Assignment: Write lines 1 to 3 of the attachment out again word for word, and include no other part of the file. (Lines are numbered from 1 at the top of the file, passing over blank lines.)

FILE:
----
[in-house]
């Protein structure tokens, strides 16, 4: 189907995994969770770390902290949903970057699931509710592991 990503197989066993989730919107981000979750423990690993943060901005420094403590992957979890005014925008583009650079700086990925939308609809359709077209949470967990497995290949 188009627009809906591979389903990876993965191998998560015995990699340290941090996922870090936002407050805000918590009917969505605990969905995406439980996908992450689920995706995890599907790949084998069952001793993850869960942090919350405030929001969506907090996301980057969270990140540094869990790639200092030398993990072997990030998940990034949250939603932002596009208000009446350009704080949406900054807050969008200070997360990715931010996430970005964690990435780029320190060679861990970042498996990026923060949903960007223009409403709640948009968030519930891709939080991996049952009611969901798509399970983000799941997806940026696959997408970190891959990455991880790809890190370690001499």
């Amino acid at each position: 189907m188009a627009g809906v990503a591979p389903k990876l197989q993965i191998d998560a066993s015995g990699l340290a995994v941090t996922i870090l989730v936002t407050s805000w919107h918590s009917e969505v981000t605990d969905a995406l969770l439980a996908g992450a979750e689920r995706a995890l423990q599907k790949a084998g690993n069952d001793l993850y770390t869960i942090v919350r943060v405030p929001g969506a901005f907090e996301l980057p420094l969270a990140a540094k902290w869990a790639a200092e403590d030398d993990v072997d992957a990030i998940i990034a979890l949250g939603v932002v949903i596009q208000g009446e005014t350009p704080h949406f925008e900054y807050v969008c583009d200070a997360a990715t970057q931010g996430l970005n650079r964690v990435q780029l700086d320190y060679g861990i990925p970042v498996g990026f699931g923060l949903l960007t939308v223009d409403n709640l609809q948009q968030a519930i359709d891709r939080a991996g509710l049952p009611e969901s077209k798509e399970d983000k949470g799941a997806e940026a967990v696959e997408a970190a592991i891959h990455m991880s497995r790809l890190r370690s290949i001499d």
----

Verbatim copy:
[in-house]
């Protein structure tokens, strides 16, 4: 189907995994969770770390902290949903970057699931509710592991 990503197989066993989730919107981000979750423990690993943060901005420094403590992957979890005014925008583009650079700086990925939308609809359709077209949470967990497995290949 188009627009809906591979389903990876993965191998998560015995990699340290941090996922870090936002407050805000918590009917969505605990969905995406439980996908992450689920995706995890599907790949084998069952001793993850869960942090919350405030929001969506907090996301980057969270990140540094869990790639200092030398993990072997990030998940990034949250939603932002596009208000009446350009704080949406900054807050969008200070997360990715931010996430970005964690990435780029320190060679861990970042498996990026923060949903960007223009409403709640948009968030519930891709939080991996049952009611969901798509399970983000799941997806940026696959997408970190891959990455991880790809890190370690001499």
């Amino acid at each position: 189907m188009a627009g809906v990503a591979p389903k990876l197989q993965i191998d998560a066993s015995g990699l340290a995994v941090t996922i870090l989730v936002t407050s805000w919107h918590s009917e969505v981000t605990d969905a995406l969770l439980a996908g992450a979750e689920r995706a995890l423990q599907k790949a084998g690993n069952d001793l993850y770390t869960i942090v919350r943060v405030p929001g969506a901005f907090e996301l980057p420094l969270a990140a540094k902290w869990a790639a200092e403590d030398d993990v072997d992957a990030i998940i990034a979890l949250g939603v932002v949903i596009q208000g009446e005014t350009p704080h949406f925008e900054y807050v969008c583009d200070a997360a990715t970057q931010g996430l970005n650079r964690v990435q780029l700086d320190y060679g861990i990925p970042v498996g990026f699931g923060l949903l960007t939308v223009d409403n709640l609809q948009q968030a519930i359709d891709r939080a991996g509710l049952p009611e969901s077209k798509e399970d983000k949470g799941a997806e940026a967990v696959e997408a970190a592991i891959h990455m991880s497995r790809l890190r370690s290949i001499d």